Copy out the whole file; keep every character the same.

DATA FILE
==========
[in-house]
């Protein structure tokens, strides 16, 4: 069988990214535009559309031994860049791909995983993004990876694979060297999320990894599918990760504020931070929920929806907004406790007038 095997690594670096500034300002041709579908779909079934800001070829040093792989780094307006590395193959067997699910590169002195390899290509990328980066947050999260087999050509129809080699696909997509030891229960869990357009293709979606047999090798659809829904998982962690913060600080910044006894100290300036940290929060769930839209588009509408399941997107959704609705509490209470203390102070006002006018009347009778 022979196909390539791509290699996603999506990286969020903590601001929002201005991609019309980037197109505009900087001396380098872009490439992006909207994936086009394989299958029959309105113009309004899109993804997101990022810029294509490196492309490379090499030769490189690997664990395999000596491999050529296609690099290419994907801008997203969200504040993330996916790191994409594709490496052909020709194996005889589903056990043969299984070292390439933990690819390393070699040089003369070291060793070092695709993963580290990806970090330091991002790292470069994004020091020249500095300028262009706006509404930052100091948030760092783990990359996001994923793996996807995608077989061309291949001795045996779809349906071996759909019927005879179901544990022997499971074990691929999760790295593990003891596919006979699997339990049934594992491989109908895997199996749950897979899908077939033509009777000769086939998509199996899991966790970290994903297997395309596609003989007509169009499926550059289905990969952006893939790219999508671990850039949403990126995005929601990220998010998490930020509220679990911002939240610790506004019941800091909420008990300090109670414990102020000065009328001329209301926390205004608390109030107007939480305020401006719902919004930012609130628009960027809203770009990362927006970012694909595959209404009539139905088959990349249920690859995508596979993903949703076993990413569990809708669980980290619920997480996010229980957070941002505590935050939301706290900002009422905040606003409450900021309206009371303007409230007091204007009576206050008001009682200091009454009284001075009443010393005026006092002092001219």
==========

[in-house]
């Protein structure tokens, strides 16, 4: 069988990214535009559309031994860049791909995983993004990876694979060297999320990894599918990760504020931070929920929806907004406790007038 095997690594670096500034300002041709579908779909079934800001070829040093792989780094307006590395193959067997699910590169002195390899290509990328980066947050999260087999050509129809080699696909997509030891229960869990357009293709979606047999090798659809829904998982962690913060600080910044006894100290300036940290929060769930839209588009509408399941997107959704609705509490209470203390102070006002006018009347009778 022979196909390539791509290699996603999506990286969020903590601001929002201005991609019309980037197109505009900087001396380098872009490439992006909207994936086009394989299958029959309105113009309004899109993804997101990022810029294509490196492309490379090499030769490189690997664990395999000596491999050529296609690099290419994907801008997203969200504040993330996916790191994409594709490496052909020709194996005889589903056990043969299984070292390439933990690819390393070699040089003369070291060793070092695709993963580290990806970090330091991002790292470069994004020091020249500095300028262009706006509404930052100091948030760092783990990359996001994923793996996807995608077989061309291949001795045996779809349906071996759909019927005879179901544990022997499971074990691929999760790295593990003891596919006979699997339990049934594992491989109908895997199996749950897979899908077939033509009777000769086939998509199996899991966790970290994903297997395309596609003989007509169009499926550059289905990969952006893939790219999508671990850039949403990126995005929601990220998010998490930020509220679990911002939240610790506004019941800091909420008990300090109670414990102020000065009328001329209301926390205004608390109030107007939480305020401006719902919004930012609130628009960027809203770009990362927006970012694909595959209404009539139905088959990349249920690859995508596979993903949703076993990413569990809708669980980290619920997480996010229980957070941002505590935050939301706290900002009422905040606003409450900021309206009371303007409230007091204007009576206050008001009682200091009454009284001075009443010393005026006092002092001219």